By Courtney Tesvich, vice president of regulatory, Nextech.
Data interoperability is once again poised to take a giant leap forward and there are many factors propelling this evolution. For example, the Office of the National Coordinator’s (ONC) March 2020 introduction of the interoperability rule as part of the 21st Century Cures Act is set to advance interoperability regulations. COVID-19’s spotlight on the need for data transparency and seamless information exchange to enable efficient care delivery across diverse settings is revealing a critical use case.
The rapid onboarding and use of telehealth to virtually deliver safe and secure healthcare underscores the importance of modernizing interoperable solutions. Given all these factors, the time is right for healthcare organizations to evolve their thinking around data sharing.
While larger, multi-setting health systems may have teams of people dedicated to advancing their organization’s interoperability strategy, smaller entities (including specialty physician practices) are often left to figure out the right path forward on their own. This can be overwhelming, and it may be tempting for smaller organizations to delay work on this issue. However, it will only postpone the inevitable.
Over the next two years, the capabilities and requirements to exchange electronic health information will change drastically. The ONC is allowing two years to implement the new interoperability requirements and technology will likely change in that time. So, starting the effort now can make it easier to adapt as solutions evolve. The bottom line? To meet this deadline, practices need to develop their strategies, update compliance efforts, understand upcoming changes and begin to update processes to ensure they are fully prepared for the near future.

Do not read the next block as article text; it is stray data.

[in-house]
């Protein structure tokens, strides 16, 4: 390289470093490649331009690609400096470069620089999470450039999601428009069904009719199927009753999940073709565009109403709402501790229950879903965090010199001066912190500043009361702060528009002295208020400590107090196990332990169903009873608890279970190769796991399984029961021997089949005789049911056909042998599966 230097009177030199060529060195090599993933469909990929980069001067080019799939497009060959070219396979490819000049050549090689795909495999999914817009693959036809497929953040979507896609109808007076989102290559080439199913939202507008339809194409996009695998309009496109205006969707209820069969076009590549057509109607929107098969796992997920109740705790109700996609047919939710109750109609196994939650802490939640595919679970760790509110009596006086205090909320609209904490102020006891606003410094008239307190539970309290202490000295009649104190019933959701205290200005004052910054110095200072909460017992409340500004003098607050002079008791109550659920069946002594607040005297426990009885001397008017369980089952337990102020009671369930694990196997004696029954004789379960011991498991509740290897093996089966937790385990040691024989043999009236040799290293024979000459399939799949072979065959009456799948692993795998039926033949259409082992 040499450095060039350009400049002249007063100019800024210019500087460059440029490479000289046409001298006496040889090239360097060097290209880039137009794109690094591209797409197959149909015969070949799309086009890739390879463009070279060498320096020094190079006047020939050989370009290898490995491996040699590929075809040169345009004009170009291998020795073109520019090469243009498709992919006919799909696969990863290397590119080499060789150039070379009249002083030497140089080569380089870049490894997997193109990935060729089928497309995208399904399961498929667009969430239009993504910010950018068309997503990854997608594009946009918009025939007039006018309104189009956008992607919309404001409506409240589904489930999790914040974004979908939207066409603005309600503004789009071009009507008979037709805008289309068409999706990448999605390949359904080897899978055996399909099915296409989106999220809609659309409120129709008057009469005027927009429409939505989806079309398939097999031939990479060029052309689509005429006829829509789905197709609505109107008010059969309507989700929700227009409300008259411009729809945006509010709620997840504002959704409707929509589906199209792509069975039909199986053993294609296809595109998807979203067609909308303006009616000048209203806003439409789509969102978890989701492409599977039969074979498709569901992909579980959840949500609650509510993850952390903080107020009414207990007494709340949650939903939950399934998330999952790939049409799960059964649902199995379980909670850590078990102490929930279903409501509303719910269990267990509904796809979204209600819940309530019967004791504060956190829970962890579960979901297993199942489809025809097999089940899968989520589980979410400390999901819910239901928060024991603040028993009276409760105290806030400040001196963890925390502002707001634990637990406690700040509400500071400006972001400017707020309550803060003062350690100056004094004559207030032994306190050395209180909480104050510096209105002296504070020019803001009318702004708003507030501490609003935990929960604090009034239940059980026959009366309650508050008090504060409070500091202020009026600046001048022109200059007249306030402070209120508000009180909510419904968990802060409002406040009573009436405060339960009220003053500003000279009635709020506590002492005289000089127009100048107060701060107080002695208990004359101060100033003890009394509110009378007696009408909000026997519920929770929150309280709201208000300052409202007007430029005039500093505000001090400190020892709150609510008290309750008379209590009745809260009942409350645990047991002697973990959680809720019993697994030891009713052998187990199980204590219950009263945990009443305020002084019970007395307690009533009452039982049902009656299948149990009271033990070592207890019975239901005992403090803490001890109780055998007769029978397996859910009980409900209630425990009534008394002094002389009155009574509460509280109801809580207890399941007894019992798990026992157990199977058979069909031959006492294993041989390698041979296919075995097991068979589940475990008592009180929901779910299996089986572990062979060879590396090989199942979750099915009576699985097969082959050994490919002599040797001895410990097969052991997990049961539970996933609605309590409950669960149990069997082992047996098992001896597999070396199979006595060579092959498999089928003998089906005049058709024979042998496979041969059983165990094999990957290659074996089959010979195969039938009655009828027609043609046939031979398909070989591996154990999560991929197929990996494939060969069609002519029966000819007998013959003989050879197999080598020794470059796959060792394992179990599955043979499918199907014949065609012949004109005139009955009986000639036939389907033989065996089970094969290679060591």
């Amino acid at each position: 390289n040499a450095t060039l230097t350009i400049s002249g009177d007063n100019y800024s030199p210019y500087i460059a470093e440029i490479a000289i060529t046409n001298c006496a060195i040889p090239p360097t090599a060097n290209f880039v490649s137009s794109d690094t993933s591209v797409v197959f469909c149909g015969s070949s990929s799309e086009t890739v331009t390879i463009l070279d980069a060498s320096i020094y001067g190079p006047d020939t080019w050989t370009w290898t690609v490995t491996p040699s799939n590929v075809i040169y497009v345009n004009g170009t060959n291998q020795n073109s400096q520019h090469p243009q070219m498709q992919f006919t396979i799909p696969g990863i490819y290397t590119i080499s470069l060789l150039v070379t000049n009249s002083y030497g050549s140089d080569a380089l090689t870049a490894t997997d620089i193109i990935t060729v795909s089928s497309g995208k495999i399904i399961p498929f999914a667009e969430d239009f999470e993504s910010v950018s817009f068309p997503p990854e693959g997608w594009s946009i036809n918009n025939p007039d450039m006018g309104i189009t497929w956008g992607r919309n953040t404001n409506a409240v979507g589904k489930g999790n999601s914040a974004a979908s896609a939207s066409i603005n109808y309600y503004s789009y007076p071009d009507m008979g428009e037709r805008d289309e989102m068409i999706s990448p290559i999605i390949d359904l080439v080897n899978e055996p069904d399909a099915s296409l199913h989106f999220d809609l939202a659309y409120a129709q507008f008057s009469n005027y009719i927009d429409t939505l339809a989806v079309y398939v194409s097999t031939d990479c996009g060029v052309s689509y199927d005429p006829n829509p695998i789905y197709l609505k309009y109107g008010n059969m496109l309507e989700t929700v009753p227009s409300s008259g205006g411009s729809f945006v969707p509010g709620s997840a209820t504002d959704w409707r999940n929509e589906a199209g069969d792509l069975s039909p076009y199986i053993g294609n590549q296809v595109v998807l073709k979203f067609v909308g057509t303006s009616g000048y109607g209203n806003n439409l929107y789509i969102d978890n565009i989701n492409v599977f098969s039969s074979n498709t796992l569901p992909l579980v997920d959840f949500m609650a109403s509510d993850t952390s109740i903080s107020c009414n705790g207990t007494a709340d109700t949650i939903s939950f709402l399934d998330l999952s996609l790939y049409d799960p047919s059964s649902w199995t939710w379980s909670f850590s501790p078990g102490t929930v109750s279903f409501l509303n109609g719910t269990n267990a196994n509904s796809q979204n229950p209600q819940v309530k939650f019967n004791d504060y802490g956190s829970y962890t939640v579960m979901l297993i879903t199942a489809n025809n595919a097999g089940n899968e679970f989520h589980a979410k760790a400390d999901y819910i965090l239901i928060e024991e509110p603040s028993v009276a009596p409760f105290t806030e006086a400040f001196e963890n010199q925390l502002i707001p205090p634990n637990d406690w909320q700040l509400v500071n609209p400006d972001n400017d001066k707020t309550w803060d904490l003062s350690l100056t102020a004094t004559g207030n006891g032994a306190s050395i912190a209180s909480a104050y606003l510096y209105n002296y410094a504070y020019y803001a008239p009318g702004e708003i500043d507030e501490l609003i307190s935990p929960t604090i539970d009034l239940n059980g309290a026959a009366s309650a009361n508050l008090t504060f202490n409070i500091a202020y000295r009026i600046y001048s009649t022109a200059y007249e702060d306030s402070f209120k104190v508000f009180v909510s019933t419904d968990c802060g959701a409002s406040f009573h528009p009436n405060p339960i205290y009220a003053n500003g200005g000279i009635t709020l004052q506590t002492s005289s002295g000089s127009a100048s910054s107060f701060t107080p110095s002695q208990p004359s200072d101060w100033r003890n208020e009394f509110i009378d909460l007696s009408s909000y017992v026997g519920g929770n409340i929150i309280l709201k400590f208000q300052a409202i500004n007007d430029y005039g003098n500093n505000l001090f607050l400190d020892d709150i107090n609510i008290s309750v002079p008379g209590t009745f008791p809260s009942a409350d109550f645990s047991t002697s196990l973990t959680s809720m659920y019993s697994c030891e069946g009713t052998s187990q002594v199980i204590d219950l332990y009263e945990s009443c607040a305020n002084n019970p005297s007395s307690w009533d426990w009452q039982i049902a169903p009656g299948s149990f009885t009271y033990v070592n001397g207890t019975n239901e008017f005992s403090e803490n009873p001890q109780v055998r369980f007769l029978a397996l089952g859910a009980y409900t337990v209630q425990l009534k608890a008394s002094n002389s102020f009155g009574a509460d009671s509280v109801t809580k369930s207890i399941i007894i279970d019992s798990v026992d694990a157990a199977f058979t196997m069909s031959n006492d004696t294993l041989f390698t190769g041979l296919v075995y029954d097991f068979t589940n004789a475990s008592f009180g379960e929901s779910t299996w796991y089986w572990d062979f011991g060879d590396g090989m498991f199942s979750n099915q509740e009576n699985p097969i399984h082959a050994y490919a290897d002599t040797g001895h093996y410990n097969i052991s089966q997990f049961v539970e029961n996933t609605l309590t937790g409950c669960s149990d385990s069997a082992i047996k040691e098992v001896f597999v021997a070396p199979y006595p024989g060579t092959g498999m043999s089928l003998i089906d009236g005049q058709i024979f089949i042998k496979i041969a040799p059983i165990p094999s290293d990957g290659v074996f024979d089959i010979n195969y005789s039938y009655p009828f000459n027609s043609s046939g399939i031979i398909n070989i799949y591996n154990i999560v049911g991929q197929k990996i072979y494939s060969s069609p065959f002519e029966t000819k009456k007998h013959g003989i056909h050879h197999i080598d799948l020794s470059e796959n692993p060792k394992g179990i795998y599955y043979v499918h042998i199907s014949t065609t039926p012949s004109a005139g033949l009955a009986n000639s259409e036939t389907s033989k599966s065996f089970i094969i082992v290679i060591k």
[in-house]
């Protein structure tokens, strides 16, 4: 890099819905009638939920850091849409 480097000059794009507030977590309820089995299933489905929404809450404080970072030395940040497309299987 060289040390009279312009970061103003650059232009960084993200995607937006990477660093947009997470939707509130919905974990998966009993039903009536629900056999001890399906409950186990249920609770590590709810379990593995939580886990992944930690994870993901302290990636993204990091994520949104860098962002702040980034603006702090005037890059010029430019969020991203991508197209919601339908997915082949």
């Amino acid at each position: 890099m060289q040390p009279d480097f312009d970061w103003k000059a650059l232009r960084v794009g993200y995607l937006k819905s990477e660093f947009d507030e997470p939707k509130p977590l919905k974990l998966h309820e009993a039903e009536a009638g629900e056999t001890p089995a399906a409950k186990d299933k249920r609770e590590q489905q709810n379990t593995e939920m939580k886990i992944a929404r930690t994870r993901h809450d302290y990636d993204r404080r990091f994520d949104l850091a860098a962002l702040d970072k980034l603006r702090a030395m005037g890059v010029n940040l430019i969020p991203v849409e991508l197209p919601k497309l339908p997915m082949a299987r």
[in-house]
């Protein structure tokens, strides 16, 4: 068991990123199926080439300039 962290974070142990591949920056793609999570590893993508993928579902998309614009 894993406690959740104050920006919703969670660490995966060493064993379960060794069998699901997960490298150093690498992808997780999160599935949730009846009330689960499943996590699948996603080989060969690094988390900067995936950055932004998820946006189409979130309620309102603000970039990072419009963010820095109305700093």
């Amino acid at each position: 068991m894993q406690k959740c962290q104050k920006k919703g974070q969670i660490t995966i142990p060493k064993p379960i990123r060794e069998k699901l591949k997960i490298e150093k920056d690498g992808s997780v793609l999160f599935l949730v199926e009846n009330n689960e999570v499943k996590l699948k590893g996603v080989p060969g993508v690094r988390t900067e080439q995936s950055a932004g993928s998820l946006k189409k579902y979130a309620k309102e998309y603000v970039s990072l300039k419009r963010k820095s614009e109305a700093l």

But how can an organization get started? Here are a few steps to consider.
Educate yourself on the intent and nuances of the ONC rule. The primary goal of the interoperability rule is to give patients greater access to their health information and allow them to share the data more easily with all providers. As electronic health record (EHR) vendors continue to develop their products to meet the updated requirements, more information than ever before will be available electronically both for patient use and for exchange. Factors that providers should be aware of include:
Future availability of free text notes in the patient portal as well as nearly all lab, radiology and pathology results. As EHR vendors develop and certify to the US Core Data for Interoperability requirements, patients will see additional data beyond the previously available CCDA information in their portal, including visit notes.
Patients will be able to seamlessly select independent apps to aggregate their own health records.
Ensure your practice understands how to handle requests for information in a timely manner. This includes requests by patients for their data as well as data requests by insurance companies, employers and consumer-facing apps. Develop a policy and train staff before the new Information Blocking deadline of April 5, 2021. Ensure you continue to follow HIPAA guidelines as well.
Practices will also need to regularly update clinician information in federal databases.
These suggestions merely scratch the surface of what the new rule requires. Providers should delve deeper and make sure they are moving towards compliance and not inadvertently standing in the way of information exchange.
Jeff Lew, vice president of product management, Nextech.